Pamela’s family attended the Catholic Church but remained detached from its activities. She loved the mystery of a mass spoken in Latin, the rituals, the incense, and the candles. When she was in the fourth grade, her family moved to a small town in south Louisiana, where the Episcopal Church became the center of their lives. Pamela studied the Bible in Sunday school, sang in the choir, and most of her friends attended the church’s youth group. During Christmas, they cut down pine trees and decorated the inside of the church.
Pamela smiled. “To this day, the smell of pine boughs reminds me of the time I spent in the Episcopal Church. I loved the priest. The congregation became my family. Going to church was comfortable, like being at home. I lost that when I went to college.”
Pamela moved to New Orleans to attend college. Far from the watchful eyes of her parents and priest, she was intoxicated by the lure of the big city. Swept up in the party atmosphere New Orleans is known for, Pamela flunked her first year of college. She walked off the campus with “you are not college material” ringing in her ears and looked for a job.
While working in New Orleans, Pamela found a new moral compass, Ayn Rand. Rand’s books and philosophy were powerful arguments against religion. The objectivism preached by Rand gave Pamela strong reasons to believe the Bible was little more than a collection of myths and legends. Daily newscast of wars, starvation in Africa, and irreconcilable differences in the Middle East made believing in a man who rose from the dead to bring peace on earth unreasonable. Every ancient religion had a great flood, virgin births and resurrected gods. Pamela wondered if the Bible was little more than the skillful spinning of gifted storytellers.
Unwilling to abandon her faith, she asked her childhood pastor, “How do you know the Gospel story of Jesus is true?” She hoped for a persuasive argument proving Jesus lived, died, and rose from the dead. His reply, “faith based on trust,” left her disappointed and disillusioned.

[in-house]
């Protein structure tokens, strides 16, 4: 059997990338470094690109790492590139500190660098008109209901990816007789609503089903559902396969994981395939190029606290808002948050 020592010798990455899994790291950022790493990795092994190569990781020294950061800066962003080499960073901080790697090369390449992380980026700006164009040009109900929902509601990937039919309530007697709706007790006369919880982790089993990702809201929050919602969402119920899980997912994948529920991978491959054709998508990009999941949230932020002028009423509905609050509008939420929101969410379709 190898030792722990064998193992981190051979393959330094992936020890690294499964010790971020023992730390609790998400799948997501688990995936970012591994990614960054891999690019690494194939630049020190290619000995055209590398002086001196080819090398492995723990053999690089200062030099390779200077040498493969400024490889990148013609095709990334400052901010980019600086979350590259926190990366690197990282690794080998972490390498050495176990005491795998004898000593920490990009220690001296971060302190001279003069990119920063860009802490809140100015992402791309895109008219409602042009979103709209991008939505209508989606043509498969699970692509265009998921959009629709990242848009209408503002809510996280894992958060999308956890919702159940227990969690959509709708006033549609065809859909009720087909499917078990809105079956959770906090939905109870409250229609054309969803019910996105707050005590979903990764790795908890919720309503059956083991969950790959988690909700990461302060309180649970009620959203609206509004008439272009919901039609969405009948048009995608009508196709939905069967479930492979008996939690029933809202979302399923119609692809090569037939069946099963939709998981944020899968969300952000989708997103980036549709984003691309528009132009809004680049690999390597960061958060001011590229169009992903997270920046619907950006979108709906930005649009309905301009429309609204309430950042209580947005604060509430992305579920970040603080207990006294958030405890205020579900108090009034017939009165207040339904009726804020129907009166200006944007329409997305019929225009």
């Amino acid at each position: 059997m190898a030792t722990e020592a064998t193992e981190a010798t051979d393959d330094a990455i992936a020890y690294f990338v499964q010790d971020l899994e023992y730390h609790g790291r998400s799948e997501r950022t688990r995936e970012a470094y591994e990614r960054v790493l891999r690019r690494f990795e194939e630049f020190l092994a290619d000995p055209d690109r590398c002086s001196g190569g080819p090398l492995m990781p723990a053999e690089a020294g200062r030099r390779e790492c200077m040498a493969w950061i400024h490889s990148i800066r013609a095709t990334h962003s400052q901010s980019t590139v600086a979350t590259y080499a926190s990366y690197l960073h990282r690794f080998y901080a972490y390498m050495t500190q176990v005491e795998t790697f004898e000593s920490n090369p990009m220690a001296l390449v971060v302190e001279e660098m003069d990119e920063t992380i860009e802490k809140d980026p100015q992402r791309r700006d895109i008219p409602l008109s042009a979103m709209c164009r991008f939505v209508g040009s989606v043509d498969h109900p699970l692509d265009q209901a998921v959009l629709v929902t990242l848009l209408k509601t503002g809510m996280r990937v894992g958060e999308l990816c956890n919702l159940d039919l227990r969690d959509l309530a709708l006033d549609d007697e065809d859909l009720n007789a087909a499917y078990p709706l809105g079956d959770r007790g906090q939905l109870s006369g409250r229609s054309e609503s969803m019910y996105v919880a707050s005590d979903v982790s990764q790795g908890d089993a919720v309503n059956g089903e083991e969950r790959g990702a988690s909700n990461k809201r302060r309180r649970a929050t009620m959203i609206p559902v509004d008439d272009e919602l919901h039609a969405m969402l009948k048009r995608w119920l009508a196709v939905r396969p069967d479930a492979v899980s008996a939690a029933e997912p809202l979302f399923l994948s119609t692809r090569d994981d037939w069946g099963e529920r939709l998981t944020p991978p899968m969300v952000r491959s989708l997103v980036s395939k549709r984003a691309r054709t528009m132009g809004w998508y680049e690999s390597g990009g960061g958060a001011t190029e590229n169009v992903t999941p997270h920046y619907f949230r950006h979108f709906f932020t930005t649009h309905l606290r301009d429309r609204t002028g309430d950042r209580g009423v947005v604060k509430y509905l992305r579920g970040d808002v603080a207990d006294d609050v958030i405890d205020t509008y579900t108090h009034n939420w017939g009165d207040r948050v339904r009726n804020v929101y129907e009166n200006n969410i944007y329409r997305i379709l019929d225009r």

As Pam searched for answers, Time magazine came out with a cover story titled “Is God Dead?” The article pushed Pamela toward agnosticism. By the end of the 1960s, Pamela returned to college to study law. She graduated Cum Laude, married an atheist, and strived to acquire the best life had to offer.
“My heart could not accept what my mind rejected,” said Pamela. “I asked God to show me something that would help me believe. When I moved to Houston to practice law, I’d often skip lunch to attend a healing service in a small Episcopal Chapel. The priest would lay his hand on my head while I closed my eyes, wanting to believe. Sometimes I cried, but God remained silent, and I descended deeper into agnosticism.”
Many years elapsed before a thought slipped into Pamela’s consciousness and refused to leave. What is the meaning of life if this is all there is? She loved practicing law, problem solving, traveling, and working with people she admired. But her success could not quiet the question that distracted her in noisy, crowded conference rooms and pursued her as she ran through airports to catch a plane. She was able to dismiss the unanswerable question until her father died. The idea that death was the end and that her father was nothing more than dust tormented her.